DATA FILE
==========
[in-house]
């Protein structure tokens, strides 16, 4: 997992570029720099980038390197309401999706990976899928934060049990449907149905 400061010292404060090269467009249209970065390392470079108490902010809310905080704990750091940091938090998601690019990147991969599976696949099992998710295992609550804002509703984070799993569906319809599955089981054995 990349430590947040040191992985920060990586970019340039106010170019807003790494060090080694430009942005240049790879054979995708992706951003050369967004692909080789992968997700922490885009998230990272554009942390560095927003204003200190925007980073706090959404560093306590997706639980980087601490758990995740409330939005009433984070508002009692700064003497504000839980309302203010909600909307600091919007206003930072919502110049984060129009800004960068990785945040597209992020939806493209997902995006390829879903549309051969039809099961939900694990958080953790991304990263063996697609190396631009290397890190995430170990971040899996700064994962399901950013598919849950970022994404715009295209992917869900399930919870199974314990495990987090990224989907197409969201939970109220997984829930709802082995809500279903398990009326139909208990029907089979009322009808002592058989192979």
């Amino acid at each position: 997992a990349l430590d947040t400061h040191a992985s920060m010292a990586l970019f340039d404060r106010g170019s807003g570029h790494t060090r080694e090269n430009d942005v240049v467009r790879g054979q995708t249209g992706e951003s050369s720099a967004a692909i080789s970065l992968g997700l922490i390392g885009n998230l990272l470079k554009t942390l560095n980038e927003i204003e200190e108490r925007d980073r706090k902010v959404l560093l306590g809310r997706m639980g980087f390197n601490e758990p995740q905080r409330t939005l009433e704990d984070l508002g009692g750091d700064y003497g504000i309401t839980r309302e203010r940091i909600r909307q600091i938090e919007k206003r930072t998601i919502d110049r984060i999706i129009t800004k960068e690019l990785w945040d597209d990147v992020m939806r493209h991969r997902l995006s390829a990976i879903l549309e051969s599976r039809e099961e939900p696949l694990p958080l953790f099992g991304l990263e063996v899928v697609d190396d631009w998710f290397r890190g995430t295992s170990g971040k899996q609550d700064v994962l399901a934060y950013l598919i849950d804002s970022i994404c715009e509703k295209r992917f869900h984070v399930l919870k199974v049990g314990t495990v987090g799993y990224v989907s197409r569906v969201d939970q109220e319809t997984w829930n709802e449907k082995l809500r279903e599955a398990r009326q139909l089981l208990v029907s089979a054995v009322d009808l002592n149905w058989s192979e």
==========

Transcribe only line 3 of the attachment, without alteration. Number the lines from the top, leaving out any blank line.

């Amino acid at each position: 997992a990349l430590d947040t400061h040191a992985s920060m010292a990586l970019f340039d404060r106010g170019s807003g570029h790494t060090r080694e090269n430009d942005v240049v467009r790879g054979q995708t249209g992706e951003s050369s720099a967004a692909i080789s970065l992968g997700l922490i390392g885009n998230l990272l470079k554009t942390l560095n980038e927003i204003e200190e108490r925007d980073r706090k902010v959404l560093l306590g809310r997706m639980g980087f390197n601490e758990p995740q905080r409330t939005l009433e704990d984070l508002g009692g750091d700064y003497g504000i309401t839980r309302e203010r940091i909600r909307q600091i938090e919007k206003r930072t998601i919502d110049r984060i999706i129009t800004k960068e690019l990785w945040d597209d990147v992020m939806r493209h991969r997902l995006s390829a990976i879903l549309e051969s599976r039809e099961e939900p696949l694990p958080l953790f099992g991304l990263e063996v899928v697609d190396d631009w998710f290397r890190g995430t295992s170990g971040k899996q609550d700064v994962l399901a934060y950013l598919i849950d804002s970022i994404c715009e509703k295209r992917f869900h984070v399930l919870k199974v049990g314990t495990v987090g799993y990224v989907s197409r569906v969201d939970q109220e319809t997984w829930n709802e449907k082995l809500r279903e599955a398990r009326q139909l089981l208990v029907s089979a054995v009322d009808l002592n149905w058989s192979e």